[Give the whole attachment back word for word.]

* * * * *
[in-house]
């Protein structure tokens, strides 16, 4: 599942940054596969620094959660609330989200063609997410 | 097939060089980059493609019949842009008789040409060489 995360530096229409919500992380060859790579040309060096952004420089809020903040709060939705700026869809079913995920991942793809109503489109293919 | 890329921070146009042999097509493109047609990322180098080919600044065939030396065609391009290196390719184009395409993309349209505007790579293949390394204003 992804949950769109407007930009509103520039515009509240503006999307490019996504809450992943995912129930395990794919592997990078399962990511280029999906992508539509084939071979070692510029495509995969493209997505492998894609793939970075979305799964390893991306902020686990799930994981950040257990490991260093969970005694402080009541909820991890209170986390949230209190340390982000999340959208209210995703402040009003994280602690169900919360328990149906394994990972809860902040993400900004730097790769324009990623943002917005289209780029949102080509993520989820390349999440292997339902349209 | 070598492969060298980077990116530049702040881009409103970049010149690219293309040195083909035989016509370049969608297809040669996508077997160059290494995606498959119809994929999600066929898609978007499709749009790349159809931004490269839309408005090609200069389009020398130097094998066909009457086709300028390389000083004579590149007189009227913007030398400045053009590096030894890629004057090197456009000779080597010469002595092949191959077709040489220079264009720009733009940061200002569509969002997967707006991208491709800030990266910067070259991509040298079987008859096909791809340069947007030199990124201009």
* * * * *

[in-house]
């Protein structure tokens, strides 16, 4: 599942940054596969620094959660609330989200063609997410 | 097939060089980059493609019949842009008789040409060489 995360530096229409919500992380060859790579040309060096952004420089809020903040709060939705700026869809079913995920991942793809109503489109293919 | 890329921070146009042999097509493109047609990322180098080919600044065939030396065609391009290196390719184009395409993309349209505007790579293949390394204003 992804949950769109407007930009509103520039515009509240503006999307490019996504809450992943995912129930395990794919592997990078399962990511280029999906992508539509084939071979070692510029495509995969493209997505492998894609793939970075979305799964390893991306902020686990799930994981950040257990490991260093969970005694402080009541909820991890209170986390949230209190340390982000999340959208209210995703402040009003994280602690169900919360328990149906394994990972809860902040993400900004730097790769324009990623943002917005289209780029949102080509993520989820390349999440292997339902349209 | 070598492969060298980077990116530049702040881009409103970049010149690219293309040195083909035989016509370049969608297809040669996508077997160059290494995606498959119809994929999600066929898609978007499709749009790349159809931004490269839309408005090609200069389009020398130097094998066909009457086709300028390389000083004579590149007189009227913007030398400045053009590096030894890629004057090197456009000779080597010469002595092949191959077709040489220079264009720009733009940061200002569509969002997967707006991208491709800030990266910067070259991509040298079987008859096909791809340069947007030199990124201009």